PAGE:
Houston Researchers Develop Wearable Biofeedback System to Improve Balance in Parkinson’s Patients
University of Houston researchers are developing what’s called the Smarter Balance System (SBS), a smartphone-based biofeedback rehabilitation system to help patients with Parkinson’s disease regain stable balance. This helps them with confidence in performing daily activities through a series of exercises using a piece of wearable technology.
The biofeedback technology, which can be used by anyone experiencing balance issues, including the elderly, was developed as a customizable, wearable belt lined with vibrating actuators. The system works as a personalized rehabilitation program based on a patient’s individual mobility. Each movement is mapped in real-time using a series of dots and targets on a smartphone app, with a high degree of sensitivity.
“Our overarching goal is to improve their quality of life by improving postural stability, reducing the number of falls and increasing their confidence in daily activities,” Beom-Chan Lee, lead researcher of a study to evaluate the SBS system’s long-term rehabilitative benefits, said in a press release.
“The smartphone application records and creates a custom motion for their body tilt based on their individual limits of stability. The touch guidance from the vibrating actuators is almost acting as if a physical therapist is guiding them,” added Alberto Fung, a researcher in Lee’s Sensori-Motor Augmentation and Rehabilitation Technology (SMART) research group.
According to the SMART research group, about 60% of people with Parkinson’s disease fall annually, and two-thirds of those people fall more than once or twice a year. While medication or deep brain stimulation could help with many of Parkinson’s symptoms, postural instability and muscle weakness are usually responsible for causing falls. While treatments for this often are ineffective, physical rehabilitation could help.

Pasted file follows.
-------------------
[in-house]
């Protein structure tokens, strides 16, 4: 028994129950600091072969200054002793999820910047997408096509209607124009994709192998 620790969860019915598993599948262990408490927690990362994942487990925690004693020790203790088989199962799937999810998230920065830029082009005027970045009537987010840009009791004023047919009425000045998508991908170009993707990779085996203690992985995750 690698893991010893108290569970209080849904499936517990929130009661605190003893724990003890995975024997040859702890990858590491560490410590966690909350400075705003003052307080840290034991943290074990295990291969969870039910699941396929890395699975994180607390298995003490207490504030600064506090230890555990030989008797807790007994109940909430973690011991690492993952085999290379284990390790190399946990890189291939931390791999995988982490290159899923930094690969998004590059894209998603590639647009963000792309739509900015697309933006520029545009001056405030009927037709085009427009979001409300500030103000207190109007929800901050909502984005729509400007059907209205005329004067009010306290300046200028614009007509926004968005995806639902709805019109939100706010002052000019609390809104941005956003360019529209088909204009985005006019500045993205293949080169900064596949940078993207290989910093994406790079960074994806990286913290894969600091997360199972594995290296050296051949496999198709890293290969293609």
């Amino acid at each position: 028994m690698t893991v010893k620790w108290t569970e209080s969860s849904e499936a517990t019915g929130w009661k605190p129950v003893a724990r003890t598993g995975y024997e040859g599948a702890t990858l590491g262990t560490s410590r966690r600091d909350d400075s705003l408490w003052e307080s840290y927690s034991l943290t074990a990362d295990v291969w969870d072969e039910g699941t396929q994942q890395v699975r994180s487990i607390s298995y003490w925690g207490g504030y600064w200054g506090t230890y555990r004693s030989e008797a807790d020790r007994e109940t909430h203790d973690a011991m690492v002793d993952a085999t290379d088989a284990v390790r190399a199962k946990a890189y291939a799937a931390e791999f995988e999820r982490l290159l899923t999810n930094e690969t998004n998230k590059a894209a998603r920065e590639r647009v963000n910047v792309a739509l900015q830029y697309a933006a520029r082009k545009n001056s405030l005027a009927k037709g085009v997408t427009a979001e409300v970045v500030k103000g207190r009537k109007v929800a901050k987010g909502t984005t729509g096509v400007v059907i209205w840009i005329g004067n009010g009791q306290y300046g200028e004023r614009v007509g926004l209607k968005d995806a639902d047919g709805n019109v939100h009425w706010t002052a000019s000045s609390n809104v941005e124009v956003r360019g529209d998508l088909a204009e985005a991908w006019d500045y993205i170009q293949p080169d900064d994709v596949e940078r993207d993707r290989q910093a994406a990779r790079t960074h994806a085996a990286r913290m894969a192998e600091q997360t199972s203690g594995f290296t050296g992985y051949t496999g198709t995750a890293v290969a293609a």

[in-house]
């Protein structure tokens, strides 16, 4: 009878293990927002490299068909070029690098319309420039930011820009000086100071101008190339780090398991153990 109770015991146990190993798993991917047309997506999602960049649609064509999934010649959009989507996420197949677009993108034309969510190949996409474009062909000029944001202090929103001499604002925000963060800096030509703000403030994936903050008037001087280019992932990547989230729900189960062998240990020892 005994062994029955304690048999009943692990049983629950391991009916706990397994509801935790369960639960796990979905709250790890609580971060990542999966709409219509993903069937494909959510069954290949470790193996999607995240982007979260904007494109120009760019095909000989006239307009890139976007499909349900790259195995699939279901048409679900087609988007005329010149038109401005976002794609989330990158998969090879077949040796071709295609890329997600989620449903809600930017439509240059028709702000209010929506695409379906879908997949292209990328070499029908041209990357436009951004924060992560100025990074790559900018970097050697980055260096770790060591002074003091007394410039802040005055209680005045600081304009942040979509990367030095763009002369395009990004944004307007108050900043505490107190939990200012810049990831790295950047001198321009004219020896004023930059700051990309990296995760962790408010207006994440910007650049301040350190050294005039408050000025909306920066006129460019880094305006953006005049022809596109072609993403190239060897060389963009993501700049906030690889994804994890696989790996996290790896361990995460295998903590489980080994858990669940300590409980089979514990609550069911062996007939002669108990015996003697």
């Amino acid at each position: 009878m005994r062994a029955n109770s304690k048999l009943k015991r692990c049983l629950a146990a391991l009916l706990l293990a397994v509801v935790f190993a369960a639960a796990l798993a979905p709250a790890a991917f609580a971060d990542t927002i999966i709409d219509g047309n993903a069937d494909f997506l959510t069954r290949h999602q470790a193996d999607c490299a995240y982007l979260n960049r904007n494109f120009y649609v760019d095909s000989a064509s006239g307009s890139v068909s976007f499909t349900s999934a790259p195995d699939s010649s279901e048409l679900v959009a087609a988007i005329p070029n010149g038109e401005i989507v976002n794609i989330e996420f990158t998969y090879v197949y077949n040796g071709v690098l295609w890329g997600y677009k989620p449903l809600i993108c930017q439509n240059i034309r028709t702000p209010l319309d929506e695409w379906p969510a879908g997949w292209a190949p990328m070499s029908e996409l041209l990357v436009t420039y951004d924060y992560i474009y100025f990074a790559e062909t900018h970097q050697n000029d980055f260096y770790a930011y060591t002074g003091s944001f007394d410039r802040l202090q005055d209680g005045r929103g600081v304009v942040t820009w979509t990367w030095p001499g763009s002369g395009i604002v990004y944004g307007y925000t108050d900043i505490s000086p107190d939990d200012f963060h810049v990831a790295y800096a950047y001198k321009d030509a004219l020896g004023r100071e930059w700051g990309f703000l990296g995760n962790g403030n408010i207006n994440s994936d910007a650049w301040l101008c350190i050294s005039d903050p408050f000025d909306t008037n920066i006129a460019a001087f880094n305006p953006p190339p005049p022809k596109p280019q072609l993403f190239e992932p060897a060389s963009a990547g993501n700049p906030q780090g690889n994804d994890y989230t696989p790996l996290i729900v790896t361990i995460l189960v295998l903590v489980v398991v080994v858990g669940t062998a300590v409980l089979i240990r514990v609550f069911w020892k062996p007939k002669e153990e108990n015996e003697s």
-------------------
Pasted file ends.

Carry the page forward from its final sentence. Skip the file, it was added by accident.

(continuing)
The goal of Lee’s team in developing SBS is to bring physical rehabilitation into patients’ homes where clinics are not widely available. The technology does not aim to replace the need for patients to see rehabilitation physicians, but rather to serve as an alternative, even at a distance.
Because the system is connected to the internet, a patient could use SBS with the guidance of a doctor or physical therapist. The system uploads all collected information to an online server, where it can be accessed to track a patient’s progress or to adjust the exercise regimen.
“It’s important to develop a system that is easy to use and readily available in the home environment,” Lee said. “Most of the time, patients have to rehab at a clinic but there might be limited access. We’re not trying to replace traditional therapy but there is a shortage of physical therapists.”
“Our system is centered around the user. It minimizes manual interactions and is mostly automated,” Fung added. “The patients who have tested the system say it’s very easy to use and that’s very rewarding.”
SBS was developed with funding from the American Parkinson Disease Association (APDA).
Watch the following video to learn more about the system: